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'Monsters vs. Aliens' brilliant technically, but screenplay could use work


Times Film Critic

With a title like Monsters vs. Aliens, the only way this animated eyeful won't make a fortune is by destroying all prints with a blast of Godzilla's bad breath.

Yet something about this creature feature feels ordinary, even on an IMAX screen with 3-D glasses pulling orbs, ooze and trampled debris into your face. Maybe it's too derivative of 1950s sci-fi adventures that were silly to begin with. We've already cracked many of these jokes while watching the late, late show.

A red carpet roster of celebrity voices gamely pushes the fantasy: Reese Witherspoon voices Susan Murphy, whose wedding to an arrogant TV weatherman (Paul Rudd) is interrupted when a meteor lands on her. Radiation transforms her into an accidentally attacking 50-foot woman (give or take a foot) subdued by U.S. troops and imprisoned in a secret prison for monsters.

Susan — now named Ginormica — meets other inmates based on classic flicks, their origins shown in flashbacks: Dr. Cockroach (Hugh Laurie), a mad scientist hybrid like the Fly; the Missing Link (Will Arnett), a cockier Creature from the Black Lagoon; an enormous, cuddly larvae named Insectosaurus, from the Mothra species.

Most amusingly, there's B.O.B. (Seth Rogen), which rhymes with the Blob for good reason. Rogen's inner childishness and a tub of cleverly gelatinous sight gags make B.O.B. the breakout star shouldering the laugh load, if only he had shoulders.

Their captor, Gen. W.R. Monger (Kiefer Sutherland), is alarmed by news that the meteor that conked Susan is the first wave of an alien attack. The warlord Gallaxhar (Rainn Wilson, hilariously arch) wants to drain Earth's resources. The president (Stephen Colbert) orders the monsters' release, a last- ditch strategy to save the planet.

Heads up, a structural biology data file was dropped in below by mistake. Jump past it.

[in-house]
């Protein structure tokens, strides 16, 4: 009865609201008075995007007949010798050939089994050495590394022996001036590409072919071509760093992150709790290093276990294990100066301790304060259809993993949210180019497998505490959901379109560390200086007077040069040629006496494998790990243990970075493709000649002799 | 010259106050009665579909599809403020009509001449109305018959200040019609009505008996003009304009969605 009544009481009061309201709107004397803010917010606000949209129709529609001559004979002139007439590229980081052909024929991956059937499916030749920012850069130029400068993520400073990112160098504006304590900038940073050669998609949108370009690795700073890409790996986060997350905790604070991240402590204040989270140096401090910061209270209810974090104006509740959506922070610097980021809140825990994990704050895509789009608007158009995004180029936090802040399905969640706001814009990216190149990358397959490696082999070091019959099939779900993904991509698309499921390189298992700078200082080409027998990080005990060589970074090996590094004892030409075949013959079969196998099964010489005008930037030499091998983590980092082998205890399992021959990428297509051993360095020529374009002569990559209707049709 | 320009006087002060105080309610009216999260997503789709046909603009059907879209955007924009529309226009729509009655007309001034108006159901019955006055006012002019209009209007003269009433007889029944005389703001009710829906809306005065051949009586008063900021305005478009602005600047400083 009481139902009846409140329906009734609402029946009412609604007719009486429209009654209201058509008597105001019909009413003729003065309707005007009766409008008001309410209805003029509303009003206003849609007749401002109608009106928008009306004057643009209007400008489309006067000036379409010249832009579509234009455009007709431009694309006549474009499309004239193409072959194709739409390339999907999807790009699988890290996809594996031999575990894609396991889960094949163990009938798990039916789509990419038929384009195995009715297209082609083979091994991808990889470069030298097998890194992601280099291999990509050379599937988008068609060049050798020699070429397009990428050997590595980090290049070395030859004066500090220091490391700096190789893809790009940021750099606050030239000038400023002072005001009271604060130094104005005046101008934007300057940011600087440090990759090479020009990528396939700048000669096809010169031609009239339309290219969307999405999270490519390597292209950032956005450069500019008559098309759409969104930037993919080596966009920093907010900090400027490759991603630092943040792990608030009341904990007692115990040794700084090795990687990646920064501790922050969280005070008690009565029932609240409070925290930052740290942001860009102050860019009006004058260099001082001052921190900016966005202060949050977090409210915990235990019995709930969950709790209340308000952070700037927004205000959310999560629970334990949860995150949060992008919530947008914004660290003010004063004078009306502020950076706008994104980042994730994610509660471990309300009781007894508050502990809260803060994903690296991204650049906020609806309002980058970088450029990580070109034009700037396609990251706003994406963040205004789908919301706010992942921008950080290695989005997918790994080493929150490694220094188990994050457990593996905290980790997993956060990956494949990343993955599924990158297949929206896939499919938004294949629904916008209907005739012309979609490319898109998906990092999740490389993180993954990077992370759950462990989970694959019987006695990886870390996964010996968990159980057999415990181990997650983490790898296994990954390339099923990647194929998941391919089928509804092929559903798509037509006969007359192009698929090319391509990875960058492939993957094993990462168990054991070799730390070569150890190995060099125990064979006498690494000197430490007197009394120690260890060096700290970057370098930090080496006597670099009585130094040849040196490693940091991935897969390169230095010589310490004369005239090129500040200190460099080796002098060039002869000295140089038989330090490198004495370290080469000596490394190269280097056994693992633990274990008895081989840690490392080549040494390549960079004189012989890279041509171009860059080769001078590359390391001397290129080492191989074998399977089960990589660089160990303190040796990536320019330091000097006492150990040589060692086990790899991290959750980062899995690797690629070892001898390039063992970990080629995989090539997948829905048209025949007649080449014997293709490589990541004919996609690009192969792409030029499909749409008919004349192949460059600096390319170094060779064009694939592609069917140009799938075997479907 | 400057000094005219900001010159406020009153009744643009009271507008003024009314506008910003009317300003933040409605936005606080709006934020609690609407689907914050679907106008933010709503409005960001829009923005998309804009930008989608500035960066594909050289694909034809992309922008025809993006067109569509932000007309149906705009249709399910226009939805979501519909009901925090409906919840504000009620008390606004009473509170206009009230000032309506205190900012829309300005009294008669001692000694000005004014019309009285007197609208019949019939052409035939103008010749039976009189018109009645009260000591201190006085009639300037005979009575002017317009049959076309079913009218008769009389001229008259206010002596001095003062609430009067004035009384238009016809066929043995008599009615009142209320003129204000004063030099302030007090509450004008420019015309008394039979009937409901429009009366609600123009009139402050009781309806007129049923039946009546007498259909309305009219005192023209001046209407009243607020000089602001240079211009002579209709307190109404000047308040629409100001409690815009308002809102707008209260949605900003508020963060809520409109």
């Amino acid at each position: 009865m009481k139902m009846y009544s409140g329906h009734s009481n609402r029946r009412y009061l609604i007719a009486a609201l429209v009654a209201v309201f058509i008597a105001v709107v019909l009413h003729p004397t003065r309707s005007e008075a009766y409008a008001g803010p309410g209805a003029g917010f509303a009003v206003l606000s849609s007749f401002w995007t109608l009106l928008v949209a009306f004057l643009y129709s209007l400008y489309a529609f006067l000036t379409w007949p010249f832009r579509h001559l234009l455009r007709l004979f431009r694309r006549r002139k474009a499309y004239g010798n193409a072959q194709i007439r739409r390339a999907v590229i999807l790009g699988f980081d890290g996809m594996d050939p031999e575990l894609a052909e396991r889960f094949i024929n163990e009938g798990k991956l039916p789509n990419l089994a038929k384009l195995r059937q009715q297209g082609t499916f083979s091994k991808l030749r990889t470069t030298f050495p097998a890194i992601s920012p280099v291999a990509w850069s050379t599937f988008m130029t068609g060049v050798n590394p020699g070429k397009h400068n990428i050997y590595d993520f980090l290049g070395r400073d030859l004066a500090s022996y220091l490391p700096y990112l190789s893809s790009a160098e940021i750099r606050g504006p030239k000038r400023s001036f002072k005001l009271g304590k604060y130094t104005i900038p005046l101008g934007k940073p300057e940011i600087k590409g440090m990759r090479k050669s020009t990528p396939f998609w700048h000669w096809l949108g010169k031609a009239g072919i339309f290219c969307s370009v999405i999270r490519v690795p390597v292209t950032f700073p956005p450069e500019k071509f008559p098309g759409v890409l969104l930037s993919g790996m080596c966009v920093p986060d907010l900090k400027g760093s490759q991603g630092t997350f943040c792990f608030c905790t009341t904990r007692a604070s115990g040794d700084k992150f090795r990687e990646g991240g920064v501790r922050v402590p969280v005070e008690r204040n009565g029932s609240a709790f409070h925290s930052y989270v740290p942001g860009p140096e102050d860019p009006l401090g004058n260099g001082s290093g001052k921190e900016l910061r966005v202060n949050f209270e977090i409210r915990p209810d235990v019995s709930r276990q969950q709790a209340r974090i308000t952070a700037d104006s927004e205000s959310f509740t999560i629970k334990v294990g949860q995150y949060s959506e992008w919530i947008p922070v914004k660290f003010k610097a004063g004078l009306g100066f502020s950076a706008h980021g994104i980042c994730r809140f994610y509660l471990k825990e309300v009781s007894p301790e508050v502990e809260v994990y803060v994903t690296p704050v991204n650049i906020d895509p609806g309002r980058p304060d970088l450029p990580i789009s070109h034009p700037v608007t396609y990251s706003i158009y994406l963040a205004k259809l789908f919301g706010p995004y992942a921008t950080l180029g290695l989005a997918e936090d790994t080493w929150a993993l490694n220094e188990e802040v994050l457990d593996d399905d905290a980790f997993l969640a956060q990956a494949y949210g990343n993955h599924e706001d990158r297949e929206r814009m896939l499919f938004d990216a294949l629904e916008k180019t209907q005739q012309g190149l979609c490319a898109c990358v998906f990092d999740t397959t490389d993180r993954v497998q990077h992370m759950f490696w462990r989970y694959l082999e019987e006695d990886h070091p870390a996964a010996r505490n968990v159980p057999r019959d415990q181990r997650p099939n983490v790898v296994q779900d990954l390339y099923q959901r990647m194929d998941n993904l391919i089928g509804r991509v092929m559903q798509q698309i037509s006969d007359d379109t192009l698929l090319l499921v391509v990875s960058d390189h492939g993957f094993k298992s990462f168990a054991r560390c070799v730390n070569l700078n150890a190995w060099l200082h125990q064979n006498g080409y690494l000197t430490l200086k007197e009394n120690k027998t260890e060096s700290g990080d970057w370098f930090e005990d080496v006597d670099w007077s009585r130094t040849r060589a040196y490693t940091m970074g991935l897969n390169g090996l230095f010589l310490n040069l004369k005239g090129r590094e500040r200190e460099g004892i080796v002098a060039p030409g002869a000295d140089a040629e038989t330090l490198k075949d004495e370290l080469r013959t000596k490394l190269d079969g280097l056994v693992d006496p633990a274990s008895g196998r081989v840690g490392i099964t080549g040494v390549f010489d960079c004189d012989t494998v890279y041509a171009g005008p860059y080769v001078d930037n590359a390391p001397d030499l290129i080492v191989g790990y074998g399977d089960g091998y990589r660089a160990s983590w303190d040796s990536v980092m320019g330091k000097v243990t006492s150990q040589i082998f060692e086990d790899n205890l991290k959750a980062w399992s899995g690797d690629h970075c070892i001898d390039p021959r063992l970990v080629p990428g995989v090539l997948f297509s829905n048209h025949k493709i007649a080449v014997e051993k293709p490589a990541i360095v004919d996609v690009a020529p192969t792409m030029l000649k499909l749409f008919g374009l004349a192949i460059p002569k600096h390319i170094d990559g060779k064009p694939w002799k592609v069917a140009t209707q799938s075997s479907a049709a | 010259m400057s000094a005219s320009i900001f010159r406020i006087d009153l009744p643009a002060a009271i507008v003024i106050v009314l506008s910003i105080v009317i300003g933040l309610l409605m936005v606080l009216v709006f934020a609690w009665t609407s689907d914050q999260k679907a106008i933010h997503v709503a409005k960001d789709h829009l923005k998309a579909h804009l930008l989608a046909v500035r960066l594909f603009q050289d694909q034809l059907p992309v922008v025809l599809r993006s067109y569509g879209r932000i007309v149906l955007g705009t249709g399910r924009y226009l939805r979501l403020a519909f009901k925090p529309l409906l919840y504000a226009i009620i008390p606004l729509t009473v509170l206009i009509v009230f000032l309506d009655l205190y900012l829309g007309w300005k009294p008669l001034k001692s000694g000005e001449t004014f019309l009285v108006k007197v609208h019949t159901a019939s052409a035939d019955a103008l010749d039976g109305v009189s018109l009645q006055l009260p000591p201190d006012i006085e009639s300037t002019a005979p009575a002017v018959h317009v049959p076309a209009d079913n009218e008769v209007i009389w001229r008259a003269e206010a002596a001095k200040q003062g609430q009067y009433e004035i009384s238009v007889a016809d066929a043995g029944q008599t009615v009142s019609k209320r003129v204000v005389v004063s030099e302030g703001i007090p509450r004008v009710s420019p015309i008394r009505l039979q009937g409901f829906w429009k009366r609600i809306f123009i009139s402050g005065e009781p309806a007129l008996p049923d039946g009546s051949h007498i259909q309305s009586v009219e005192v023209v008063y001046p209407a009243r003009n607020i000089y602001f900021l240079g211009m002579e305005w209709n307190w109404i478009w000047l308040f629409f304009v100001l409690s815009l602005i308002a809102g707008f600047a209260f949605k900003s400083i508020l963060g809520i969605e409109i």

Monsters vs. Aliens is brilliant in all technical regards, with a Golden Gate Bridge destruction and Death Star-style finale guaranteed to make 3-D viewers duck. However, the screenplay doesn't live up to the spectacle.

Five writers are credited, suggesting too many personally favored gags without enough thought to how they should blend together. The best extended comedy sequence occurs when the president attempts to communicate with the alien intruders, pushing the Close Encounters of the Third Kind cliche as far at it will go.

Then there are the missed opportunities for material. I can't believe nobody came up with a joke about bad dubbing of voices, or some peek-a-boo answers to the questions: Why doesn't Susan's wedding gown rip off when she grows, and where does her later plus-plus-sized wardrobe come from? Even a Pretty Woman-style makeover montage might be fun.

Monsters vs. Aliens does contain a nice message about female empowerment, with Susan/Ginormica growing in more directions than up. The nostalgia factor for parents should translate into curiosity about old-school sci-fi for their kids.

Steve Persall can be reached at [email protected] or (727) 893-8365. Read his blog, Reeling in the Years, at

The name: B.O.B.

Genus: Monster

Voiced by: Seth Rogen

The name: Gallaxhar

Genus: Alien

Voiced by: Rainn Wilson

. Review

Monsters vs. Aliens

Grade: B

Directors: Rob Letterman, Conrad Vernon

Cast: Voices of Reese Witherspoon, Hugh Laurie, Seth Rogen, Will Arnett, Rainn Wilson, Kiefer Sutherland, Stephen Colbert, Paul Rudd

Screenplay: Maya Forbes, Wallace Wolodarsky, Rob Letterman, Jonathan Aibel, Glenn Berger

Rating: PG; brief crude humor and language, sci-fi action

Running time: 94 min.

'Monsters vs. Aliens' brilliant technically, but screenplay could use work 03/25/09 [Last modified: Wednesday, March 25, 2009 4:30am]
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